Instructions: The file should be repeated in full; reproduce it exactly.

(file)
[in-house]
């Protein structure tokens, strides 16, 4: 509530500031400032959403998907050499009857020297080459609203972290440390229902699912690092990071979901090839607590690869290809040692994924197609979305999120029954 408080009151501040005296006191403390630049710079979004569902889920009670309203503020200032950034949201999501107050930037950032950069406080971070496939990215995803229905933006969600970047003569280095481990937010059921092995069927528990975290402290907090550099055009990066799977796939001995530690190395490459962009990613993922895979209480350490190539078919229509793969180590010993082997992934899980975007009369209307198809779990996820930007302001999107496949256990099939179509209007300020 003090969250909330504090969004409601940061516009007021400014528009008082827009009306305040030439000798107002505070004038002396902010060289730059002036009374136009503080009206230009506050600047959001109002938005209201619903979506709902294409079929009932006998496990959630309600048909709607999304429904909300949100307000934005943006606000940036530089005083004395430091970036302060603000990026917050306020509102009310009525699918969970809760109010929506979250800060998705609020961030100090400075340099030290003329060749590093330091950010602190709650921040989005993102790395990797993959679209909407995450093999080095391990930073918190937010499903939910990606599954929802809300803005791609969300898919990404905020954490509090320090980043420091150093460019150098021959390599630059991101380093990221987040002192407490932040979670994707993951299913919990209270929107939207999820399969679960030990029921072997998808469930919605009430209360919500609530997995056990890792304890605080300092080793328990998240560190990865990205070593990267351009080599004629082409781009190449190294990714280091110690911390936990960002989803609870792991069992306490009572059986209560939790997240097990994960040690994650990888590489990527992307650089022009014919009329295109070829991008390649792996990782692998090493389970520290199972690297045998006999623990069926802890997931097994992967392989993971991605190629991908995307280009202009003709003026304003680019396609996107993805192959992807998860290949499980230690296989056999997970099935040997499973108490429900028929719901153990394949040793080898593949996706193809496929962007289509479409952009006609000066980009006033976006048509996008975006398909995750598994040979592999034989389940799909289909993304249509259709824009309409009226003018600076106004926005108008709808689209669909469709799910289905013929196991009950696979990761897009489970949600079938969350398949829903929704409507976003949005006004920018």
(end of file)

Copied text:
[in-house]
């Protein structure tokens, strides 16, 4: 509530500031400032959403998907050499009857020297080459609203972290440390229902699912690092990071979901090839607590690869290809040692994924197609979305999120029954 408080009151501040005296006191403390630049710079979004569902889920009670309203503020200032950034949201999501107050930037950032950069406080971070496939990215995803229905933006969600970047003569280095481990937010059921092995069927528990975290402290907090550099055009990066799977796939001995530690190395490459962009990613993922895979209480350490190539078919229509793969180590010993082997992934899980975007009369209307198809779990996820930007302001999107496949256990099939179509209007300020 003090969250909330504090969004409601940061516009007021400014528009008082827009009306305040030439000798107002505070004038002396902010060289730059002036009374136009503080009206230009506050600047959001109002938005209201619903979506709902294409079929009932006998496990959630309600048909709607999304429904909300949100307000934005943006606000940036530089005083004395430091970036302060603000990026917050306020509102009310009525699918969970809760109010929506979250800060998705609020961030100090400075340099030290003329060749590093330091950010602190709650921040989005993102790395990797993959679209909407995450093999080095391990930073918190937010499903939910990606599954929802809300803005791609969300898919990404905020954490509090320090980043420091150093460019150098021959390599630059991101380093990221987040002192407490932040979670994707993951299913919990209270929107939207999820399969679960030990029921072997998808469930919605009430209360919500609530997995056990890792304890605080300092080793328990998240560190990865990205070593990267351009080599004629082409781009190449190294990714280091110690911390936990960002989803609870792991069992306490009572059986209560939790997240097990994960040690994650990888590489990527992307650089022009014919009329295109070829991008390649792996990782692998090493389970520290199972690297045998006999623990069926802890997931097994992967392989993971991605190629991908995307280009202009003709003026304003680019396609996107993805192959992807998860290949499980230690296989056999997970099935040997499973108490429900028929719901153990394949040793080898593949996706193809496929962007289509479409952009006609000066980009006033976006048509996008975006398909995750598994040979592999034989389940799909289909993304249509259709824009309409009226003018600076106004926005108008709808689209669909469709799910289905013929196991009950696979990761897009489970949600079938969350398949829903929704409507976003949005006004920018």